Gutting the Military, Indeed!

Brian Birdnow
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Posted: Jul 30, 2011 12:01 AM

This past Monday, (July 25th) in these same pages, the estimable Lurita Doan outlined the Obama Administration’s intention to reduce defense expenditures by nearly one trillion dollars, as the President comes to realize the financial catastrophe he has created, however belatedly. A trillion dollar defense reduction would entail the scrapping of the Navy’s next generation of nuclear powered aircraft carriers and the effective cancellation of the US Space program, among other indignities. Miss Doan rightly concludes that this plan amounts to the Obama Administration “…gutting the military.” Miss Doan is quite correct, but she overlooks the damage the military does to itself by embracing every politically correct folly that comes ambling down the pike.

In news reports last week, the US Navy announced, with appropriate fanfare, that they will soon break one of the last remaining gender barriers in the American military establishment. They are training a cadre of 24 female officers for duty on combat submarines. Yes, the sea service has surrendered to the endless surge of politically correct propaganda, and will now place female officers (with enlisted personnel surely soon to follow) on combat subs, heedless of the damage to unit discipline and cohesion caused by this radical break with tradition. The truth that a chain is only as strong as its weakest link is being ignored in the headlong rush to placate the feminists and embrace this latest politically correct foolishness.

Despite the common sense opposition of many traditionalists like veterans groups, the Navy League, some active duty personnel, and Navy-Wives groups, the Navy will go ahead with the plans, which are already well advanced. The initial class of 24 women will be dispersed among four submarines, where they will be outnumbered by men, at a 25-1 ratio. The females will begin reporting to their assigned submarines in late November and early December.

Will the subs be ready to receive their new officers? That may be the material point, now in question. Even the largest submarines sport corridors barely wide enough for two sailors to pass through without contact. The Navy will deposit six women into the cramped quarters of each submarine, berth the women in a single stateroom, and will divide the work shifts, so that women will be assigned to each of the sub’s two rotating crews. The Navy’s official spokespeople have remained closemouthed, understandably, about bathroom and shower arrangements for the ladies.

Needless to say, this new test is fraught with difficulties. In addition to basic privacy issues raised by placing women in a formerly all-male environment, the great minds that divined this experiment bump up against the fact that submarines cannot be easily reconfigured to accommodate women. The privacy issues multiply when one considers the stark reality of co-ed submarines during six-month undersea periods. Many Navy wives worry that the extremely close contact during these deployments will facilitate romantic liaisons between male and female sailors, resulting in all-to-familiar “complications” ashore and back home. Few current military officials will comment on such questions, but many senior retired officers readily admit the potential scope of these problems.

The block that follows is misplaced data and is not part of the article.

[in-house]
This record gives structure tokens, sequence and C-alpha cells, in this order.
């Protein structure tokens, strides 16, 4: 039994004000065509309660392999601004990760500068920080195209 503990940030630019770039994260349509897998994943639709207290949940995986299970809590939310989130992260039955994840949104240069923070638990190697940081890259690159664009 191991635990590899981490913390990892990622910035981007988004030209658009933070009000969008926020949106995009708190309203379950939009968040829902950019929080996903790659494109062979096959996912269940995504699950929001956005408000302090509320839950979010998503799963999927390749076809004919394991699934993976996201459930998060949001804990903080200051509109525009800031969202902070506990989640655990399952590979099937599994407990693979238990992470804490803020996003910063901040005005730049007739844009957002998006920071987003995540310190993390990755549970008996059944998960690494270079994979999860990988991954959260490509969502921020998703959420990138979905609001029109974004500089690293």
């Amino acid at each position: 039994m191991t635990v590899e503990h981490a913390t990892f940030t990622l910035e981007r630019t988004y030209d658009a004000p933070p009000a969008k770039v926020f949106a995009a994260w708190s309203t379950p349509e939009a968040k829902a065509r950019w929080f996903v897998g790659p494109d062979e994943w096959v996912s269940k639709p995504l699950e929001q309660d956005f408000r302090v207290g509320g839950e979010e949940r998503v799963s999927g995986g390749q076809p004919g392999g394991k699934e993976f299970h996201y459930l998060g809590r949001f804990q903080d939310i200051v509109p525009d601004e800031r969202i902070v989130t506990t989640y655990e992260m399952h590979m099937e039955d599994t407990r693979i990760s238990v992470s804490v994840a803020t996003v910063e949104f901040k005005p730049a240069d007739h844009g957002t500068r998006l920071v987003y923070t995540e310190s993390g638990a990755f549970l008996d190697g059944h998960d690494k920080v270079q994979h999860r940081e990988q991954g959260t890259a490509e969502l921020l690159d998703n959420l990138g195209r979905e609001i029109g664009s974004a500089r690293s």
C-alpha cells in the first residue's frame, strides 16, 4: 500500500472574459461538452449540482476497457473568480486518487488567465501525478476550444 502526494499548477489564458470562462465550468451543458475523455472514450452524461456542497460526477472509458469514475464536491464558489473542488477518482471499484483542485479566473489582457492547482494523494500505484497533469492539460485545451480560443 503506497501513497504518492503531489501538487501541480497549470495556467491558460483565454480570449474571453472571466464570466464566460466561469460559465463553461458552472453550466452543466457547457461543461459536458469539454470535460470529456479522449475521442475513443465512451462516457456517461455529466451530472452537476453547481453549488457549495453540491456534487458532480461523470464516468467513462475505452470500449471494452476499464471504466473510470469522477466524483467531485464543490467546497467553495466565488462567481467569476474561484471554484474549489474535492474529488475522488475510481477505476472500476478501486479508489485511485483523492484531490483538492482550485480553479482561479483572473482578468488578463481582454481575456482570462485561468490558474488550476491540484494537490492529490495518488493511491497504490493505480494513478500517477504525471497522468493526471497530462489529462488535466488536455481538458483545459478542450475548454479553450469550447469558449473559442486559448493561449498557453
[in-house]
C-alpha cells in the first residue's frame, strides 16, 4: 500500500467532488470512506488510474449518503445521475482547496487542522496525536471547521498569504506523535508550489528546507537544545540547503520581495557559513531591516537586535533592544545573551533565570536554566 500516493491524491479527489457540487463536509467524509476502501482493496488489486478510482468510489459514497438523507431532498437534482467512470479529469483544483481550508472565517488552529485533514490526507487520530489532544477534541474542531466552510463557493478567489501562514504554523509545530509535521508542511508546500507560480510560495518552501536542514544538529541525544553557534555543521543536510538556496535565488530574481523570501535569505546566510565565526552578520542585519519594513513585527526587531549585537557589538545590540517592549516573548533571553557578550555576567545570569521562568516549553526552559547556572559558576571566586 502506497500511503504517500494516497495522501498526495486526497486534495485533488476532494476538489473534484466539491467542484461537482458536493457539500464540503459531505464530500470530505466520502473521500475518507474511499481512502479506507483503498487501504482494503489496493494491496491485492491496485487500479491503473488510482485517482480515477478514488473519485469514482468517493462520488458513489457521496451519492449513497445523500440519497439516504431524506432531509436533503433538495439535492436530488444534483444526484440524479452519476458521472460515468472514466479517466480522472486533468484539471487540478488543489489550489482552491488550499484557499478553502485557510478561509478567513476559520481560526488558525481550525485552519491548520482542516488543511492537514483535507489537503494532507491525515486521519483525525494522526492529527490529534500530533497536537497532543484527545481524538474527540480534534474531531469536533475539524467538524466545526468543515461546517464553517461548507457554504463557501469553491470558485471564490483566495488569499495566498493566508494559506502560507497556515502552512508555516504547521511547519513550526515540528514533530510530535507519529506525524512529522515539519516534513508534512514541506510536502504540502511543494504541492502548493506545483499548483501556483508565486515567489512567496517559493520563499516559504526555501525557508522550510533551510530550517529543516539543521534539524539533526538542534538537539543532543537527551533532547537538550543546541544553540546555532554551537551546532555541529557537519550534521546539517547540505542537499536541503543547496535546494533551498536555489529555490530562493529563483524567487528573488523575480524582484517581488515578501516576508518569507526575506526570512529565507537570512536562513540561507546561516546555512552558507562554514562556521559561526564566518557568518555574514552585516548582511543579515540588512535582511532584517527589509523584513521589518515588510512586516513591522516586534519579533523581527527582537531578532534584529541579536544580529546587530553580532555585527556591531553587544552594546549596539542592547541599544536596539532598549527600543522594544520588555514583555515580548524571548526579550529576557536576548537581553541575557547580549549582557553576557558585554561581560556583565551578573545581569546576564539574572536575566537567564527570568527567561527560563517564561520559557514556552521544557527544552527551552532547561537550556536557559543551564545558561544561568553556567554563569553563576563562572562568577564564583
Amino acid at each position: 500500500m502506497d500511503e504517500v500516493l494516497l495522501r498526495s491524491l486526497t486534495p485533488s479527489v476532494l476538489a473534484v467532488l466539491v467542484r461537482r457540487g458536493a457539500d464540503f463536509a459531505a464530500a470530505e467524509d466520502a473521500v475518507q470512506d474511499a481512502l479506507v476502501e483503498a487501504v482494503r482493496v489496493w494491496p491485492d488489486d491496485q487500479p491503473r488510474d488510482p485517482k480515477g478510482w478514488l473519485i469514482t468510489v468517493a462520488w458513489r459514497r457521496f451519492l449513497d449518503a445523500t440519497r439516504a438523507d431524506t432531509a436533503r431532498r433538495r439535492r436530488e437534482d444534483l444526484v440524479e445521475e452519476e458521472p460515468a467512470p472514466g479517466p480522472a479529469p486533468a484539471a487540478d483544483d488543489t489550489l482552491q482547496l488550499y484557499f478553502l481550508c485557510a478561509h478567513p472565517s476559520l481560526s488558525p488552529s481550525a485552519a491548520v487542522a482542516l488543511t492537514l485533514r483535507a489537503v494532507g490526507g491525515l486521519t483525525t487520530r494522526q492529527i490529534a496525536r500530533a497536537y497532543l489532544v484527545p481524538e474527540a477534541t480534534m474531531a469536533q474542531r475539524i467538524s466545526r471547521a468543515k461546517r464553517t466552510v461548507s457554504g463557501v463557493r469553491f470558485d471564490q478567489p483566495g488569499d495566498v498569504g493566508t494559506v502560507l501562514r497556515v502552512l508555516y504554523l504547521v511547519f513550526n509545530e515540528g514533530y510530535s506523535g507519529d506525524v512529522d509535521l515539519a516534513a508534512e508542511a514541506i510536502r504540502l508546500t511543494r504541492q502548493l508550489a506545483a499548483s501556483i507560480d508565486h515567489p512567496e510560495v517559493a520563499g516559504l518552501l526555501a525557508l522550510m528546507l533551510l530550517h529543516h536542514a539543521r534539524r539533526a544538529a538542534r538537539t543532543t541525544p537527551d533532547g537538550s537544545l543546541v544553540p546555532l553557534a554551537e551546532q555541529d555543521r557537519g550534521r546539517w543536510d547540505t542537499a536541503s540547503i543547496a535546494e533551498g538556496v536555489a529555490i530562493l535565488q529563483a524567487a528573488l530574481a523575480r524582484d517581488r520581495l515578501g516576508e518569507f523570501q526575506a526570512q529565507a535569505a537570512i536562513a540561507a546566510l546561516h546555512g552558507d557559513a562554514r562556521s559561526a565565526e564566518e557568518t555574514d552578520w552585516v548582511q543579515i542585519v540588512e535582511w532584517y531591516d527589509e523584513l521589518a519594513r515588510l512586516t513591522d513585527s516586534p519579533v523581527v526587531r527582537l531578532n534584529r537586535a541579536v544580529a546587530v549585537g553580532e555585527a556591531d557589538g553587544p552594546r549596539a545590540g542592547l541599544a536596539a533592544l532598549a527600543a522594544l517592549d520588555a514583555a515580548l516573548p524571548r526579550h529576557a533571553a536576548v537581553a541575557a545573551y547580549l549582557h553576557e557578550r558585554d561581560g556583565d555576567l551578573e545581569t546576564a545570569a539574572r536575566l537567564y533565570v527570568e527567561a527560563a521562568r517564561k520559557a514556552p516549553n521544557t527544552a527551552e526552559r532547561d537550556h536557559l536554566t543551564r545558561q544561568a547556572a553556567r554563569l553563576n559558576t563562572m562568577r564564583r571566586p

What will happen when this policy is fully implemented? I say “when” this policy is implemented, because the Navy seems to have no plans to back off, come what may! They do intend to ram this policy change through, like a bull in a china shop, regardless of the effect on readiness and unit cohesion. There will, however, exist little audible dissent. In fact, the public will be informed that the new policy is “working very well.” Certain highly placed personages in the Navy have already decided that the new policy will work very well, and no matter how badly this turns out, it will be reported to have worked very well. Officers who disagree with the official assessment will be advised to hold their tongues, or to submit their resignations. This type of scenario has played itself out before (Many TH readers will remember the “Don’t Ask, Don’t Tell” battle of the 90s) and will undoubtedly take place again. Certainly, the Fraternity of Arms has the right to demand that officers support official policy. The sea service is a hierarchical institution and it is imperative that junior personnel not undermine the decisions made by their superiors.

So, in conclusion, we must make ready for the co-ed submarine navy. Once again, military readiness and excellence are sacrificed on the altar of political correctness. This is a sign of the times and one would expect no less from the likes of SecDef Leon Panetta and President Barack Obama. Still, to paraphrase Lurita Doan, it is a case of gutting the military, indeed!